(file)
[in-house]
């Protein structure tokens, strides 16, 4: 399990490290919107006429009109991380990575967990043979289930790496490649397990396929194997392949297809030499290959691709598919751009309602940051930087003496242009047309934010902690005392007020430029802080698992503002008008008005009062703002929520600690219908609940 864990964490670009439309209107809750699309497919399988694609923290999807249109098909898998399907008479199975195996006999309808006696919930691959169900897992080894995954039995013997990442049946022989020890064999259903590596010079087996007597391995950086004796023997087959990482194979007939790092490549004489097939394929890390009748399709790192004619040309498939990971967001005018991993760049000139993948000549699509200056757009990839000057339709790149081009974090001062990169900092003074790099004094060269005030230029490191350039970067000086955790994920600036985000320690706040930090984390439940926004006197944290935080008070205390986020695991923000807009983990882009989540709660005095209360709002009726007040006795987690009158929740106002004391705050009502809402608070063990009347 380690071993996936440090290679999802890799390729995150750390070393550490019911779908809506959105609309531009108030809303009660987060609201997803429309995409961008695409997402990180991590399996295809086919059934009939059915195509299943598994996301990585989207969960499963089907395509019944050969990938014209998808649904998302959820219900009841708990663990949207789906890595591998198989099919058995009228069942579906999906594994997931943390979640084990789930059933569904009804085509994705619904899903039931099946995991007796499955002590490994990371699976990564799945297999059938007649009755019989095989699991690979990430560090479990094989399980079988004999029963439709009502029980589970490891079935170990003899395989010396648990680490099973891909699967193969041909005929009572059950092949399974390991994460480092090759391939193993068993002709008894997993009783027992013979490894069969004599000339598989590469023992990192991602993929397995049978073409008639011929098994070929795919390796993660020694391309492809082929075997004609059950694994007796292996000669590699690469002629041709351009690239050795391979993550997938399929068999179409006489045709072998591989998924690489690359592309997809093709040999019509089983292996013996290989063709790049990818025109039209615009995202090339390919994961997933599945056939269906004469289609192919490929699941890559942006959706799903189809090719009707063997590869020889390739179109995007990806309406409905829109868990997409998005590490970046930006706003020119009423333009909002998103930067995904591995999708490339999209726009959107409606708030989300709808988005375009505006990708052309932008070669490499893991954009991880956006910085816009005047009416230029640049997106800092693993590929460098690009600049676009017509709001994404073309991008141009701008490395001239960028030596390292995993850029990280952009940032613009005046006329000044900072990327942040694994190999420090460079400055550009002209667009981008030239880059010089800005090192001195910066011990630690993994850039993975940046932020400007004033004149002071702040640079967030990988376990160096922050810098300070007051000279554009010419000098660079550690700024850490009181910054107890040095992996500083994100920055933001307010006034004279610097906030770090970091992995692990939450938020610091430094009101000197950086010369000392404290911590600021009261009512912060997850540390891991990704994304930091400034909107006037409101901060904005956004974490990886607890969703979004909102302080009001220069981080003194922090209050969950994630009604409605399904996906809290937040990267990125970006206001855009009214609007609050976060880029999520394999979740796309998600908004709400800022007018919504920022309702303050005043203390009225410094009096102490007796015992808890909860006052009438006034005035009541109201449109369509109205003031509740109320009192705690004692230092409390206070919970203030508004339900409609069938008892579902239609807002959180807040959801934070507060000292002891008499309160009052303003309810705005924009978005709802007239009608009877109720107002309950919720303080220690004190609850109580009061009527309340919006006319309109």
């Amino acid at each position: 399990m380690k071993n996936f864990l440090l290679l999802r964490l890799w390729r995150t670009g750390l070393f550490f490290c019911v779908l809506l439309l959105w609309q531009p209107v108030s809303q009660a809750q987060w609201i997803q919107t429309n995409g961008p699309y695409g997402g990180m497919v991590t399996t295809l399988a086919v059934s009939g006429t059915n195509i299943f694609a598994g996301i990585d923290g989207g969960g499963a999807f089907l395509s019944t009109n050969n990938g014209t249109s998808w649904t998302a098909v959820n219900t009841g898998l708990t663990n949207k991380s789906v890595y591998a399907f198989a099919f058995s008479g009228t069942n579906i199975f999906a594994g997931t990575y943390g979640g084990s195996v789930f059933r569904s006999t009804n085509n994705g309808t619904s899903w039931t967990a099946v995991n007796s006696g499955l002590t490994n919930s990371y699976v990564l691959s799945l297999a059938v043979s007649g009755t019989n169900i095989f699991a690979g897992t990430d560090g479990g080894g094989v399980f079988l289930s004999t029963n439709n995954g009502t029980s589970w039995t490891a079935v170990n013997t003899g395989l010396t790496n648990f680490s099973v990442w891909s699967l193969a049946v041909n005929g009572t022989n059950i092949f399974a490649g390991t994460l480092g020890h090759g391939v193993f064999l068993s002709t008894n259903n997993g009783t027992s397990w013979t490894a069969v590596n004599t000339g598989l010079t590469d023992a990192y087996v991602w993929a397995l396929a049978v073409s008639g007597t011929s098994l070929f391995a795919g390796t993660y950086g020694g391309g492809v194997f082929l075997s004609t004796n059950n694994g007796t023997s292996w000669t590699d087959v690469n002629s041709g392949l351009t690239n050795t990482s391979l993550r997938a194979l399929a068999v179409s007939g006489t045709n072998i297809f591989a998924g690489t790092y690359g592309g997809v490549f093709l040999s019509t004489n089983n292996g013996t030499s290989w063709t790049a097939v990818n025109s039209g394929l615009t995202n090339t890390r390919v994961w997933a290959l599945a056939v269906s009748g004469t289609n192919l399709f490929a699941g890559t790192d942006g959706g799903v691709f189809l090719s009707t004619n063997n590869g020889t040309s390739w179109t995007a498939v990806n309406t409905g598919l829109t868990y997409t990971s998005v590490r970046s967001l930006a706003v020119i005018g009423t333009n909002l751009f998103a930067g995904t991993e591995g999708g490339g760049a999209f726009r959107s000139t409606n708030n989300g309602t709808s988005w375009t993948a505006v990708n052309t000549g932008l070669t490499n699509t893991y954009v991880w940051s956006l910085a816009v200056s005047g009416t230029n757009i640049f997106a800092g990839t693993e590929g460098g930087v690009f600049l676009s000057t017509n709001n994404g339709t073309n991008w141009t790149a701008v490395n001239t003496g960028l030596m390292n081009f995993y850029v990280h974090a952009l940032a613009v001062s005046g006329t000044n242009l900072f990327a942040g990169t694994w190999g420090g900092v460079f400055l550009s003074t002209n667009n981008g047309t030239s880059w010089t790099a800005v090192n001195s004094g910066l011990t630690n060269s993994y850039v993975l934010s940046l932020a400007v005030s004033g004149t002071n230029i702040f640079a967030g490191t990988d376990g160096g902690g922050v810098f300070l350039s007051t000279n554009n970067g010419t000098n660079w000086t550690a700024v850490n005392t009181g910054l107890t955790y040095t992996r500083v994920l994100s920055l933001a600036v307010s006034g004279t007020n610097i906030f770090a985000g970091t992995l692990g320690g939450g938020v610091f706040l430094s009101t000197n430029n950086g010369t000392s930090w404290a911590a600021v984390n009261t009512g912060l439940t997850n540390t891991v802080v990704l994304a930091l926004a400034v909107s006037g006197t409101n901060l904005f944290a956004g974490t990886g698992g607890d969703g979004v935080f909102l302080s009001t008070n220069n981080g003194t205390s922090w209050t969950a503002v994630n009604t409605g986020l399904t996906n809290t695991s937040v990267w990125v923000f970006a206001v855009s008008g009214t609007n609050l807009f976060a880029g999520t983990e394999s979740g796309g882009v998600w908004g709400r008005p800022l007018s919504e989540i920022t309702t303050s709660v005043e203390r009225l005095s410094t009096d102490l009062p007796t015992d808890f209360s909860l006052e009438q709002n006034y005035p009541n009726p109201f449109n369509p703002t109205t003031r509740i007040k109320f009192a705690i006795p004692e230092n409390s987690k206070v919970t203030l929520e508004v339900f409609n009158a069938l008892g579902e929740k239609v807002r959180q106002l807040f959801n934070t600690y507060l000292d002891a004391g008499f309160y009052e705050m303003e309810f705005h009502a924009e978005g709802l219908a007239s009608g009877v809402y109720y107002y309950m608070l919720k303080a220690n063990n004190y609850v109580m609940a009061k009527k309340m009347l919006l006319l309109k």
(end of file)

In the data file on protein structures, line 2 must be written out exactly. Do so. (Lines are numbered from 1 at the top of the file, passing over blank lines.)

């Protein structure tokens, strides 16, 4: 399990490290919107006429009109991380990575967990043979289930790496490649397990396929194997392949297809030499290959691709598919751009309602940051930087003496242009047309934010902690005392007020430029802080698992503002008008008005009062703002929520600690219908609940 864990964490670009439309209107809750699309497919399988694609923290999807249109098909898998399907008479199975195996006999309808006696919930691959169900897992080894995954039995013997990442049946022989020890064999259903590596010079087996007597391995950086004796023997087959990482194979007939790092490549004489097939394929890390009748399709790192004619040309498939990971967001005018991993760049000139993948000549699509200056757009990839000057339709790149081009974090001062990169900092003074790099004094060269005030230029490191350039970067000086955790994920600036985000320690706040930090984390439940926004006197944290935080008070205390986020695991923000807009983990882009989540709660005095209360709002009726007040006795987690009158929740106002004391705050009502809402608070063990009347 380690071993996936440090290679999802890799390729995150750390070393550490019911779908809506959105609309531009108030809303009660987060609201997803429309995409961008695409997402990180991590399996295809086919059934009939059915195509299943598994996301990585989207969960499963089907395509019944050969990938014209998808649904998302959820219900009841708990663990949207789906890595591998198989099919058995009228069942579906999906594994997931943390979640084990789930059933569904009804085509994705619904899903039931099946995991007796499955002590490994990371699976990564799945297999059938007649009755019989095989699991690979990430560090479990094989399980079988004999029963439709009502029980589970490891079935170990003899395989010396648990680490099973891909699967193969041909005929009572059950092949399974390991994460480092090759391939193993068993002709008894997993009783027992013979490894069969004599000339598989590469023992990192991602993929397995049978073409008639011929098994070929795919390796993660020694391309492809082929075997004609059950694994007796292996000669590699690469002629041709351009690239050795391979993550997938399929068999179409006489045709072998591989998924690489690359592309997809093709040999019509089983292996013996290989063709790049990818025109039209615009995202090339390919994961997933599945056939269906004469289609192919490929699941890559942006959706799903189809090719009707063997590869020889390739179109995007990806309406409905829109868990997409998005590490970046930006706003020119009423333009909002998103930067995904591995999708490339999209726009959107409606708030989300709808988005375009505006990708052309932008070669490499893991954009991880956006910085816009005047009416230029640049997106800092693993590929460098690009600049676009017509709001994404073309991008141009701008490395001239960028030596390292995993850029990280952009940032613009005046006329000044900072990327942040694994190999420090460079400055550009002209667009981008030239880059010089800005090192001195910066011990630690993994850039993975940046932020400007004033004149002071702040640079967030990988376990160096922050810098300070007051000279554009010419000098660079550690700024850490009181910054107890040095992996500083994100920055933001307010006034004279610097906030770090970091992995692990939450938020610091430094009101000197950086010369000392404290911590600021009261009512912060997850540390891991990704994304930091400034909107006037409101901060904005956004974490990886607890969703979004909102302080009001220069981080003194922090209050969950994630009604409605399904996906809290937040990267990125970006206001855009009214609007609050976060880029999520394999979740796309998600908004709400800022007018919504920022309702303050005043203390009225410094009096102490007796015992808890909860006052009438006034005035009541109201449109369509109205003031509740109320009192705690004692230092409390206070919970203030508004339900409609069938008892579902239609807002959180807040959801934070507060000292002891008499309160009052303003309810705005924009978005709802007239009608009877109720107002309950919720303080220690004190609850109580009061009527309340919006006319309109």